How fast is the (Lamar Jackson) clock ticking for Joe Flacco?

Riddick says Jackson to Ravens is best fit of QBs (1:10)

Louis Riddick says Ravens OC Marty Mornhinweg is the perfect match for Lamar Jackson. (1:10)

OWINGS MILLS, Md. -- History says the Baltimore Ravens' drafting of quarterback Lamar Jackson put Joe Flacco on notice.

Over the previous two decades, all 56 quarterbacks taken in the first round were given a shot to start within three years of being drafted.

How fast is that clock ticking for Flacco?

It depends on Flacco's play this season and Jackson's development. Flacco could be the next Alex Smith who starts for another season and then gets traded. There's a chance Jackson sits for two years and waits to step into the starting role in 2020.

"You take it one year at a time in this league," coach John Harbaugh said. "You want to predict the future? Great, that's cool. I get it. But the future is going to come and it can predict itself, really."

Under a one-year plan, Baltimore parts ways with Flacco after this season, receiving $10.5 million in salary-cap space (or $18.5 million if Flacco is released or traded after June 1). If Flacco rebounds in his first healthy season since 2014 or simply plays better in reaction to the drafting of Jackson, the Ravens could deal him like Kansas City did with Smith. This offseason, the Chiefs sent Smith to the Redskins for cornerback Kendall Fuller and a third-round draft pick, freeing up $17 million in cap space and handing the starting job to first-round pick Patrick Mahomes in his second season.

The key here is Baltimore being confident in Jackson's growth to make him the starter after one year. Over the previous 10 drafts, every one of the 27 quarterbacks selected in the first round had started either in his first or second year in the NFL, according to ESPN Stats & Information.

The amount of time Jackson needs to develop is undetermined, even to the 2016 Heisman Trophy winner.

"I can’t tell you," he said. "I just want to get that playbook in my hands as soon as possible and get to it."

Another scenario is Flacco remains the starter for the next two seasons, especially if he plays well with his improved supporting cast. Flacco's base salary in 2019 will be $18.5 million, which probably won't rank in the top 10 among quarterbacks by next year. But he would still have to earn that by performing better than his previous five seasons, a period in which he has thrown the second-most interceptions (74) in the NFL.

The salary-cap ramifications for waiting to cut or trade Flacco after two years is significant. Baltimore can gain $20.25 million in space by parting ways with Flacco after the 2019 season (when Flacco will turn 35), which makes this the smartest path in cap dollars.

The Ravens have the leeway of sitting Jackson in 2018 and 2019 because of their aggressiveness on the first day of the draft. Baltimore traded up for that final pick in the first round to draft Jackson, which keeps him under contract for five years (compared to four years with second-round picks). Even if Jackson holds the clipboard for two years, the Ravens still can have him as a starter for three seasons under his more inexpensive rookie deal.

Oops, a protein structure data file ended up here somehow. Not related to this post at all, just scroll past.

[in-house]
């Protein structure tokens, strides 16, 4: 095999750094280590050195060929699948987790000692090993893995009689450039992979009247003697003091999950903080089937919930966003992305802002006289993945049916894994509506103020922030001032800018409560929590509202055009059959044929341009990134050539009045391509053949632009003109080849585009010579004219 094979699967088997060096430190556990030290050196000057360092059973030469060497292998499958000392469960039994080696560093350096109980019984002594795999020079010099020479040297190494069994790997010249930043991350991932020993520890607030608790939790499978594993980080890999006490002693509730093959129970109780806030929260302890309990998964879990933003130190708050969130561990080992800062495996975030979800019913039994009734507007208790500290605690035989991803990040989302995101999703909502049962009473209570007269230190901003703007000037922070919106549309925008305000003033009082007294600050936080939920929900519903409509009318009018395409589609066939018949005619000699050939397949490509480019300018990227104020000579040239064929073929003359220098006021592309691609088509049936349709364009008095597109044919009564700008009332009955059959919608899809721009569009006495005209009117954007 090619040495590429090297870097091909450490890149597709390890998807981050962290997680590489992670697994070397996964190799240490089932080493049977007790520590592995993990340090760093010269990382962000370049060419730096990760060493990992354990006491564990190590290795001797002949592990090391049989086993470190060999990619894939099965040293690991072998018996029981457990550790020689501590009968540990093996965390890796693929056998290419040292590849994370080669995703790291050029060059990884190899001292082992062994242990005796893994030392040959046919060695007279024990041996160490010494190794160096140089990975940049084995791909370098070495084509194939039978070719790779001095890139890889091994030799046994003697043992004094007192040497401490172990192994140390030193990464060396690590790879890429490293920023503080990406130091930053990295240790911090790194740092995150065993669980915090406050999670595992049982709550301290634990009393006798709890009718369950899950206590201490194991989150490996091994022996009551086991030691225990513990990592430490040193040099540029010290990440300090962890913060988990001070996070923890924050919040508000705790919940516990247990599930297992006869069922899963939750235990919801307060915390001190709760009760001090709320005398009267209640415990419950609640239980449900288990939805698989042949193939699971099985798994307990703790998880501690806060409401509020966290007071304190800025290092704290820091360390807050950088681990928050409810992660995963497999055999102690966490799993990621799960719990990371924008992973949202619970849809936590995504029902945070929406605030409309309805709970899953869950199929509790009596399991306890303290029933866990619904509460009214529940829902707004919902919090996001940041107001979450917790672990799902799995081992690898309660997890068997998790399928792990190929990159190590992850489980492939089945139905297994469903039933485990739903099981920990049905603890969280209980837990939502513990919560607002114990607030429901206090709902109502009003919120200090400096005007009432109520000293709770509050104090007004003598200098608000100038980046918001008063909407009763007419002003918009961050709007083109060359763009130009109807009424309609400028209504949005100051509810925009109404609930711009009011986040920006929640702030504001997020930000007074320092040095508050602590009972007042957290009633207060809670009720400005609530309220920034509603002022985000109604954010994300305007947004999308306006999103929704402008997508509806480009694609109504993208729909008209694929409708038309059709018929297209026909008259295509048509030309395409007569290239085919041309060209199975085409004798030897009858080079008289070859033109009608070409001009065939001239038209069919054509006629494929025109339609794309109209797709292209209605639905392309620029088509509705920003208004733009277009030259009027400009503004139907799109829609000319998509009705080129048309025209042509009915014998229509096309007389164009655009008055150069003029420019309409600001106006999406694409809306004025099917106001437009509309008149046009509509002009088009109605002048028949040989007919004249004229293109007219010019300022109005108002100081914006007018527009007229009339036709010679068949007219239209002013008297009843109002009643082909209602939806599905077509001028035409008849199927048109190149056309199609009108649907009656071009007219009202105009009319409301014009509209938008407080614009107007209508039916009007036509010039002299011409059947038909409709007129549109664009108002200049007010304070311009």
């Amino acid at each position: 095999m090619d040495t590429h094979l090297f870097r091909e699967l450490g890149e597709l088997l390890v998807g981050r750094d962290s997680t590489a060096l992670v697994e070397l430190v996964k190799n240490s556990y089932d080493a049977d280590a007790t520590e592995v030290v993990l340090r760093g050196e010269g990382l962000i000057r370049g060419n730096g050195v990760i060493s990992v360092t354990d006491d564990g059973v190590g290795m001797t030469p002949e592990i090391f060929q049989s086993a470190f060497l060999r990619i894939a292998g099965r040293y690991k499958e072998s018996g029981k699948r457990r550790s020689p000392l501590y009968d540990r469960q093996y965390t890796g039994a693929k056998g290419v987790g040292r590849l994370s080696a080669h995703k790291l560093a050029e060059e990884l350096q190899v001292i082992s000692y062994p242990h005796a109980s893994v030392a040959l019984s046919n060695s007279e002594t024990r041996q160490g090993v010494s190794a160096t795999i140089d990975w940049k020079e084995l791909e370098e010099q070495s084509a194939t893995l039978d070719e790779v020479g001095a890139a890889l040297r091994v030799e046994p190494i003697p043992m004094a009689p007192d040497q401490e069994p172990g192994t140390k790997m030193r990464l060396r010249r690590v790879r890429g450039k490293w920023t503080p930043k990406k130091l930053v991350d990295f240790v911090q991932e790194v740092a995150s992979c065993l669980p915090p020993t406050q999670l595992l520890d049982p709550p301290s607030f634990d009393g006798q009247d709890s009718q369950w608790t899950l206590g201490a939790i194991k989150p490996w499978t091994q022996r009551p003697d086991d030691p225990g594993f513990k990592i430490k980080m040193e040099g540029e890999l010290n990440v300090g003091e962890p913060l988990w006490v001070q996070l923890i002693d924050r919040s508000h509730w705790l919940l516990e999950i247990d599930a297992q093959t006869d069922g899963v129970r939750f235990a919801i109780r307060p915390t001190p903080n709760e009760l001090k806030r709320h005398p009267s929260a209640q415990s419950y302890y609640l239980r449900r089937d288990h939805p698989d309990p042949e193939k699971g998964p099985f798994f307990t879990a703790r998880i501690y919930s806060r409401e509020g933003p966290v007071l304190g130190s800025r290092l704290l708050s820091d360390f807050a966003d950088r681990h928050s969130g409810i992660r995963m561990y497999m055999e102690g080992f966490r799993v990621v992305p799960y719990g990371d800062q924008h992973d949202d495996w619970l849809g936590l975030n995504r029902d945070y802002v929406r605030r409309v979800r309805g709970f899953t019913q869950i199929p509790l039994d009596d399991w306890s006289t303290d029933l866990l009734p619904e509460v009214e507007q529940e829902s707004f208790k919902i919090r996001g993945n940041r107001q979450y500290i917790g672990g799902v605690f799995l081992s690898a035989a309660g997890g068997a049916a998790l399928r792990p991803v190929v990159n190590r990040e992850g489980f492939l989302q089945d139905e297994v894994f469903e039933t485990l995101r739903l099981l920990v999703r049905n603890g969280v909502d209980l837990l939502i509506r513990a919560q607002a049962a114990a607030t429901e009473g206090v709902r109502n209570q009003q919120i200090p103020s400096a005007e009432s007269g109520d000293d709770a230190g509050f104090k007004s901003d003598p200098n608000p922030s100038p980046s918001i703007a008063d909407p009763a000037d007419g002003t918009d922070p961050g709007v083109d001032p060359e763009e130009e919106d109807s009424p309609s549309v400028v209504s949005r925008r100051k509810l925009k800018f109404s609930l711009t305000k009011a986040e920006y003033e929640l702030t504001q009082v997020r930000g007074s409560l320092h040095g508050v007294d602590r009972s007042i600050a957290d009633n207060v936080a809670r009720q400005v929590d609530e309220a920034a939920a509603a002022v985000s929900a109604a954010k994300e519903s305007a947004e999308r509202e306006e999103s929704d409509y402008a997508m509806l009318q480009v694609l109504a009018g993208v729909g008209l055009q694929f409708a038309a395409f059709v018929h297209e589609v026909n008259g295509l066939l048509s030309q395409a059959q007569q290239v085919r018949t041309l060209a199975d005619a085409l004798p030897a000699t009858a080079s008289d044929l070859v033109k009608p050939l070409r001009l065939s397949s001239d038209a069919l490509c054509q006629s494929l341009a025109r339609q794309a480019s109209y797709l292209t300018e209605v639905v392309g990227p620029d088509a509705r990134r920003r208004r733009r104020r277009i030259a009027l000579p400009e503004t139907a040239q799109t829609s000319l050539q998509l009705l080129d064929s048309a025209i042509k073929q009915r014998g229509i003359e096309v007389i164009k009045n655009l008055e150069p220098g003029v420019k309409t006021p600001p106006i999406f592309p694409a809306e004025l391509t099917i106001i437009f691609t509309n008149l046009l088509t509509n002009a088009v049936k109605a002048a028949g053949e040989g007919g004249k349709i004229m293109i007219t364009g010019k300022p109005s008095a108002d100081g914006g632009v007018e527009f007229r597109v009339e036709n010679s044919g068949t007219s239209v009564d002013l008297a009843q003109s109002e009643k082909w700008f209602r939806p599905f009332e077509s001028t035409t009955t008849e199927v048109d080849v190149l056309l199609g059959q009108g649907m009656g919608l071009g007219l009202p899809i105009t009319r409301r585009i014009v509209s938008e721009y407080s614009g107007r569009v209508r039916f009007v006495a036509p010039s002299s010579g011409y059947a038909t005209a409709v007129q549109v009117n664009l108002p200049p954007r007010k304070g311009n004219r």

Few first-round quarterbacks have been essentially redshirted for two years, but handling young passers this way has been successful. The only first-round quarterbacks in the past 20 drafts who didn't start their first two seasons were Chad Pennington, Philip Rivers and Aaron Rodgers, according to ESPN Stats & Information. Rivers and Rodgers are potential Hall of Fame quarterbacks, and Pennington started six NFL seasons.

This way can be beneficial for Jackson and awkward for Flacco, whose heir apparent will be at every meeting and practice.

Flacco declined to be interviewed over the weekend at the team's DraftFest. "I don't think I'm talking today," he said.

The addition of Jackson comes at a time when Flacco has ranked as one of the worst quarterbacks statistically. Since being the Super Bowl MVP, Flacco has thrown 98 touchdowns and 74 interceptions over the past five seasons for an 82.1 passer rating, which ranks No. 36 in the NFL.

Injuries have affected Flacco's effectiveness, as has a thrift-store supporting cast. The Ravens had invested the least in the offense (outside of the quarterback position) than any other team in the NFL this year leading up to the draft, according to Over The Cap.

Baltimore has tried to improve the weapons around Flacco. The Ravens signed three wide receivers in free agency (Michael Crabtree, John Brown and Willie Snead) and drafted tight end Hayden Hurst in the first round.

"We’re trying to win this year," general manager Ozzie Newsome said. "In order for us to win this year, we need Joe Flacco. That’s why we went and got the receivers. That’s why we went and got the tight end -- to give Joe some help. So we want to win this year."

Flacco and Jackson couldn't be more different in terms of style of quarterback. Flacco is the classic pocket passer. Jackson is the dual threat who ran for more career yards than running back Saquon Barkley in college.

The Ravens believe they have the coaches in place to transition Jackson to the NFL game. Offensive coordinator Marty Mornhinweg and quarterbacks coach James Urban were in the same roles with Philadelphia in 2010, when Michael Vick was a Pro Bowl quarterback. Assistant head coach Greg Roman was the 49ers' offensive coordinator when Colin Kaepernick quarterbacked San Francisco to the Super Bowl in 2012 and the NFC Championship Game in 2013.

The question for this year, next year and perhaps the year after that is this: When will the Ravens decide it's time to move on from Flacco and begin the Lamar Jackson era?

"As far as the future, we’ll see what happens there," Mornhinweg said. "Joe is the quarterback of this football team. Lamar is going to develop all those things. So we’ll see what happens."